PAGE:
New rates went into effect on June 1. Internet access rates range from $20 per month for 1 Mbps/256 Kbps to $225 per month for 100 Mbps/10 Mbps. Basic level video service begins at $14 per month; "Basic Plus" is $50.75 per month. Digital service and a range of channel choices are available as add-ons.

SMU also provides voice and partners with T-Mobile to provide wireless phone service in the community. The network began serving customers in 2000.

Spencer, population 11,300, is located in the northwest section of the state. In the Community Broadband Bits podcast episode #13, Chris spoke with Curtis Dean of the Iowa Association of Municipal Utilities (IAMU). Dean shared a story about Hansen's Clothing, a local upscale clothier in Spencer. Thanks to the presence of the SMU network, Hansen's was able to expand its sales to the online marketplace. Hansen's was struggling until it obtained the ability to reach clientele in New York and Los Angeles. The fresh business allowed Hansen's to flourish.

Utopia at a Crossroads: Part 3

This is the final installment of a three part series, in which we examine the current state of the UTOPIA network, how it got there, and the choices it faces going forward. Part I can be read here and Part II here

In Part I of this story, we laid out the difficult situation the open access UTOPIA network finds itself in and how it got there. Part II gave the broad outlines of Macquarie’s preliminary proposal for a public-private partnership to complete and operate the network. The numbers we deal with here are mostly from the Milestone One report, and assumed the participation of all 11 cities. It should be noted that since five of eleven UTOPIA cities opted out of proceeding to Milestone Two negotiations, the scope and scale of the project is subject to change. The basic structure of the potential deal is mostly set, however, allowing us to draw some reasonable conclusions about whether or not this deal is good for the citizens of the UTOPIA cities.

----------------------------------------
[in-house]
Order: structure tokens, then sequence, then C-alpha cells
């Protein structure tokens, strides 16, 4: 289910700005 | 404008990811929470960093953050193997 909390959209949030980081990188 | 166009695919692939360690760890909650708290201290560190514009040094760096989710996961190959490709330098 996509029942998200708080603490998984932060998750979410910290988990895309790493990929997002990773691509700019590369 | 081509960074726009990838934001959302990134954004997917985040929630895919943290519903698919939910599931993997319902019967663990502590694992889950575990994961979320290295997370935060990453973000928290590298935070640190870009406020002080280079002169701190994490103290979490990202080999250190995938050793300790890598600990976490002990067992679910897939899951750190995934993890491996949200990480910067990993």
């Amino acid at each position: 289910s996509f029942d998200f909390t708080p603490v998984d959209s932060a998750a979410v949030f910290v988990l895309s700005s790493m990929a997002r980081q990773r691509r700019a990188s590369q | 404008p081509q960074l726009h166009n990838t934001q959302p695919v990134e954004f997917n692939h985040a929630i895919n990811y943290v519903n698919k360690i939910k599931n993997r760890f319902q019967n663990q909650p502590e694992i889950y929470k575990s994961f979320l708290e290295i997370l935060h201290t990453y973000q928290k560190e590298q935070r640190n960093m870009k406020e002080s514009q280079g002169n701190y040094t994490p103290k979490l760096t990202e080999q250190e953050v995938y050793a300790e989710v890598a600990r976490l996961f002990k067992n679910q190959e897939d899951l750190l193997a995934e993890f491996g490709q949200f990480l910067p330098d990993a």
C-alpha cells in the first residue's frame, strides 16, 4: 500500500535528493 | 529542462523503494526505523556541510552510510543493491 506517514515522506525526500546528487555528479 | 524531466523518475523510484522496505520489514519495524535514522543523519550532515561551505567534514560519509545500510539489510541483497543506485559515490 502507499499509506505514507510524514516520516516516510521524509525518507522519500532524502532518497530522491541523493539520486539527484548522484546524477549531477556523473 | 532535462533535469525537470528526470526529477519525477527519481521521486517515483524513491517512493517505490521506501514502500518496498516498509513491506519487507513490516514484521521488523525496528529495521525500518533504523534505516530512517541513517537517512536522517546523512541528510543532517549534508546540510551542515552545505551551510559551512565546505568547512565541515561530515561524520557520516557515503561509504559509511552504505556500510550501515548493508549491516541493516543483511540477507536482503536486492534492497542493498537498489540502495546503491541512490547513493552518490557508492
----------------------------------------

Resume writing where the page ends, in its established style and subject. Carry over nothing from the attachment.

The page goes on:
Let’s first turn to why Macquarie wants to make this investment.  This would be the firm’s first large scale broadband network investment in the U.S., allowing it to get a foothold in a massive market that has a relatively underdeveloped fiber infrastructure. To offset network build and operation costs, it will also be guaranteed the revenue from the monthly utility fee, which my very rough calculations put between $18 and $20 million for the six cities opting in to Milestone Two (or between $30 and $33 million per year for all 11 cities) depending on whether the final fee ends up closer to $18 or $20 per month.

Jesse Harris of FreeUTOPIA puts Macquarie’s base rate of return between 3.7% and 4.7%, which is slim enough that they should have the incentive to make the network successful and truly universal, boosting their share of the revenue from transport fees in the process.

The monthly utility fee is a difficult pill for UTOPIA cities to swallow politically, and has allowed opponents to paint it as a massive new tax.  But this claim ignores the costs of the existing $500 million debt (including interest), which will have to be paid regardless of whether the network is ever completed or any more revenue is generated.